State of Grace – Volume 1 Issue 5 – Creative Portland 2016

First An


In This Issue:

Where Have All The Artists Gone: A note about Portlanders losing their shit and why it’s all going to be ok. 

Creative Portland 2016 Round Up: Interviews with real live creatives still doing their thing in Portland.

The Creative Portland 2016 After Party: You can’t have a fancy photoshoot without a party to follow it up.


Where Have All The Artists Gone?

wherehavealltheartistsgone

The Mercury, Willamette Week and OPB are all sounding the alarms- Portland is losing is creative lifeblood at unprecedented rates. Rising rents and tech bros are shoving the painters and writers and musicians out, paving the way for the “Silicon Forest”. To the dismay of natives and less recent transplants, it seems like the city is hemorrhaging talent. The comedians are leaving; the old guard musicians are protecting their living rooms with axes, and the artists are being unceremoniously dumped out of their low rent studios in favor of high-rise condos. Amid calls to “Make Portland Shitty Again” and crowdfunding campaigns aimed at tossing out the dread Californians, I wonder sometimes if they are right.

I cannot claim I have been immune to the mini-nationalist feelings overcoming many Portlanders- condemning the Californians for ruining our fair city, nevermind that I am one of them (but seriously dudes, please do update your plates, you’re making the rest of us look bad). We love to sound alarms. We like to sit with our fear sometimes- it’s comforting, like a bristly little lapdog that doesn’t like anyone but us.

There is no denying that Portland is changing at a fast clip. It is changing just as the rest of the country is changing- most of us are navigating our way out of one of the largest financial calamities to happen in our lifetimes. We are dealing with city zoning policies that were written before the drought in California made this Pacific Wonderland a fine proposition for thousands of its water starved residents, and countless others from across our nation who saw a spark of something beautiful here.

Portland is going through some intense growing pains- that is certain. That doesn’t mean that wonderful things can’t come out of this growth spurt. In this issue of State of Grace, I want to highlight the bright sparks I see in Portland now. The creatives are far from gone- who we are is just changing.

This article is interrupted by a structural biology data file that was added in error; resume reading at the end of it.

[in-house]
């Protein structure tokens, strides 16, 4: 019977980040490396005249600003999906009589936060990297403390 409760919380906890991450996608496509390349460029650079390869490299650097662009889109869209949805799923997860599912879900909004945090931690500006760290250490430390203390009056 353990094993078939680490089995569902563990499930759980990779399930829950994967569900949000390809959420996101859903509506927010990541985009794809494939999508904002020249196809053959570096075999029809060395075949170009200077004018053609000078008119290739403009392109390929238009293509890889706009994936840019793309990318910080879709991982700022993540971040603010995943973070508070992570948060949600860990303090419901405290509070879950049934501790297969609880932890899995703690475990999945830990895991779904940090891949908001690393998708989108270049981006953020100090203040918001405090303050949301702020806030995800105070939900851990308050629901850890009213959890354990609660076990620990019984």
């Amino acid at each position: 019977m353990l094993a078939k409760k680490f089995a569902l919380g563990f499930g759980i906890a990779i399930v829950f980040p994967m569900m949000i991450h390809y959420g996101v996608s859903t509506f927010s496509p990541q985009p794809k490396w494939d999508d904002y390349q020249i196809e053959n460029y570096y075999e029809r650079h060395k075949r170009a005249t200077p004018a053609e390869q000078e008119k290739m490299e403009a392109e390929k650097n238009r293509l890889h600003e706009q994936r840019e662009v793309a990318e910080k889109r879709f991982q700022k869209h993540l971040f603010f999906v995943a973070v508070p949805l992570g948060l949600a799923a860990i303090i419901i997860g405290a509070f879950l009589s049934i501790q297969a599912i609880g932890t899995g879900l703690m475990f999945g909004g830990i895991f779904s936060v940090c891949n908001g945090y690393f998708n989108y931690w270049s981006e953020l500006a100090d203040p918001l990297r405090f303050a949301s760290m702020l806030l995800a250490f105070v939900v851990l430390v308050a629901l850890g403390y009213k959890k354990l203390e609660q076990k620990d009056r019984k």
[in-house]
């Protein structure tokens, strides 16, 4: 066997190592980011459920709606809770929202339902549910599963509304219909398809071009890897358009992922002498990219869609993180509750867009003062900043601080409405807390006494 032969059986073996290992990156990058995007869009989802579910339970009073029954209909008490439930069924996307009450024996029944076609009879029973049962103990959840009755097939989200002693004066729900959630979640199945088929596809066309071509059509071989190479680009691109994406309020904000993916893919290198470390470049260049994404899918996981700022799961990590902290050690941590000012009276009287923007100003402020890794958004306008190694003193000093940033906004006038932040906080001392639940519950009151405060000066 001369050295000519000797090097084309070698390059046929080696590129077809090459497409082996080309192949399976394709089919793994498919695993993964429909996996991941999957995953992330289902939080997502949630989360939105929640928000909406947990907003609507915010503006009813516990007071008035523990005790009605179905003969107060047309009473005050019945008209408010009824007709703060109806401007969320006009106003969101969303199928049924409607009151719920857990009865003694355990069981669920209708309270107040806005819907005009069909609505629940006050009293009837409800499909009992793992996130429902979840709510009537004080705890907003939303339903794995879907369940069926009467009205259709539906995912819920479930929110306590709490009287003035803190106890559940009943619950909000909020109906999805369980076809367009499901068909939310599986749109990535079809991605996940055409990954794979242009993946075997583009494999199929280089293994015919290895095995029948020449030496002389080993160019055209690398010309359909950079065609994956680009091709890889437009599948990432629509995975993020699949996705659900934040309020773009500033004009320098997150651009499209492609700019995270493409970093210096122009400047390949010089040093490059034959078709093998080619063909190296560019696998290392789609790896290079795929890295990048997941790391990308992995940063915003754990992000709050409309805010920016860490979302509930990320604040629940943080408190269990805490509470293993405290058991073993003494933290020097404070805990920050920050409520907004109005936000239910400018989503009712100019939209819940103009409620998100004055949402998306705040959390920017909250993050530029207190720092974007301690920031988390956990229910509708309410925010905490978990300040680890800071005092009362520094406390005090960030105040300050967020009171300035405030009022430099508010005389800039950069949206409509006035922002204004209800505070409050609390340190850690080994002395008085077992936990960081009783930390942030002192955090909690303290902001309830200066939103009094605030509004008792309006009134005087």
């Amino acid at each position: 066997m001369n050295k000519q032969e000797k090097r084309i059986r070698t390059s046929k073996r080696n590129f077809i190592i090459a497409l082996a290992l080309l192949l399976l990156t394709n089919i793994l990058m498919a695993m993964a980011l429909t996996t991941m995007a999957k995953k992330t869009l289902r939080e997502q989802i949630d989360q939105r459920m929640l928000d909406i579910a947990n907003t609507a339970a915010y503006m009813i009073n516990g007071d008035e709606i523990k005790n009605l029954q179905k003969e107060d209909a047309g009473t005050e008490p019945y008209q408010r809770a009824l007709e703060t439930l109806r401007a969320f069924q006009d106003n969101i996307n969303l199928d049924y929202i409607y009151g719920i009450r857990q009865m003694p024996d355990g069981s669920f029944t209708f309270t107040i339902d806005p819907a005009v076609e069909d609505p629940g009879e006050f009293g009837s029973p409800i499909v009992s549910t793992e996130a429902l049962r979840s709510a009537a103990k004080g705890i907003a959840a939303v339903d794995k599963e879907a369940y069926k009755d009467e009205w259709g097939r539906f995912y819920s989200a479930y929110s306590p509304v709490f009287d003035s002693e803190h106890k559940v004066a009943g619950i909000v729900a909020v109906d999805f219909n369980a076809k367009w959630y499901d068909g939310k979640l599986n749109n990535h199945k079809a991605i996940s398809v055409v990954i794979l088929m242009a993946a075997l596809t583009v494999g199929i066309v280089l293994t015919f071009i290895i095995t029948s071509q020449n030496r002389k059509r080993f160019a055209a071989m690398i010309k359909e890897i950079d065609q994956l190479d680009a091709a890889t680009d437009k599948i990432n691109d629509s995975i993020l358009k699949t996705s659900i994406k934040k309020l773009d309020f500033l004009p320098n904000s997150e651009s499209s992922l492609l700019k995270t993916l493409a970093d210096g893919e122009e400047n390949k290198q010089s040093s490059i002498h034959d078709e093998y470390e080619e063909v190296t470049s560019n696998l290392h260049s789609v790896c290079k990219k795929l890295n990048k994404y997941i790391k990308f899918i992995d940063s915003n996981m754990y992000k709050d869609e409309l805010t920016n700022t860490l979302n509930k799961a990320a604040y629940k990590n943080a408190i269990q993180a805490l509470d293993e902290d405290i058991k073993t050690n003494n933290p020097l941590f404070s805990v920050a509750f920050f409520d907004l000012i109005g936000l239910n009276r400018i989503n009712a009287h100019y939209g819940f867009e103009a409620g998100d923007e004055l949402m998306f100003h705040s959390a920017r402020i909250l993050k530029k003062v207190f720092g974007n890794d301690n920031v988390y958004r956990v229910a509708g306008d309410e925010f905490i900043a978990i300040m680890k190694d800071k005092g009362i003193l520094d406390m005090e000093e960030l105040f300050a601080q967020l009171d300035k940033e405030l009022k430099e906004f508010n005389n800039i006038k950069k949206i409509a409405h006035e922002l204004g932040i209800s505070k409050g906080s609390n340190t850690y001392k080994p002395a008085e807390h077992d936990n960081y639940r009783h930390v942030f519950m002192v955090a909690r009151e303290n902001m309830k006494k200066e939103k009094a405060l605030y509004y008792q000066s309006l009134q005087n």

In honor of the creatives who are still hanging in, I present the First Annual Creative Portland Issue, celebrating a diverse group of fantastically talented folks that call the Rose City home. This is only one small cross section of a huge number of writers, painters, artisans and designers who are still surviving and thriving here. There is hope for us all yet.


Creative Portland 2016 Round Up

creative-roundup

I sent 9 fabulous people several questions and asked them to pick 3 to answer. I was pleasantly surprised at the open and raw answers I received back, I was also happy to laugh out loud at a few of them. I of course also shamelessly threw myself into this to make it an even 10.

sara2Sara Thomas, Ad Copywriter for Cash, Creative Writer for Fun

What did you want to do when you grew up?

Astronaut. Then veterinarian. Then marine biologist. Finally someone told me you needed to be good at math to do all of those things and I am very much not good at math so my dreams were crushed. FUN TIMES. BUT I can write sorta good so here I am, decidedly NOT in space. FUCK YOU, MATH.

What is your biggest fear as a creative?

Writing ad copy happens in such a defined space–reach X people using Y strategy. Those guidelines provide a degree of safety/comfort that just isn’t there when it comes to creative writing.When you take away that safety net shit gets real spooky real fast. You’ve got a hundred different worries in your head: is this boring? Is this hack? Has this already been done… but BETTER? It can be intimidating as hell to try and write something worth reading, but on the other hand it’s usually more fun than writing radio scripts.

What is your dream job/commission/assignment?

All-fart-joke stand-up comedian. Staff writer for Difficult People. The person that mists Chris Pine with a spray bottle when he needs to glisten with fake sweat.

 All of a sudden, we’ve flashed back 100 years, what would you be doing in 1916? Riding around on a scooter, kicking ass in the name of women’s suffrage. http://www.treehugger.com/bikes/autoped-was-worlds-first-scooter.html

marieMarie Castorini, painter

 What is the strangest thing you’ve been hired to do related to your creative medium?

The strangest painting I’ve been commissioned to do was for an Italian family I nannied for. The mom took a photo of her 5 and 9 year old sons in very sincere “macho” poses with their shirts unbuttoned and bought me a 4’x5′ canvas to paint it on for their living room. I love doing brooding portraits but that felt a little silly.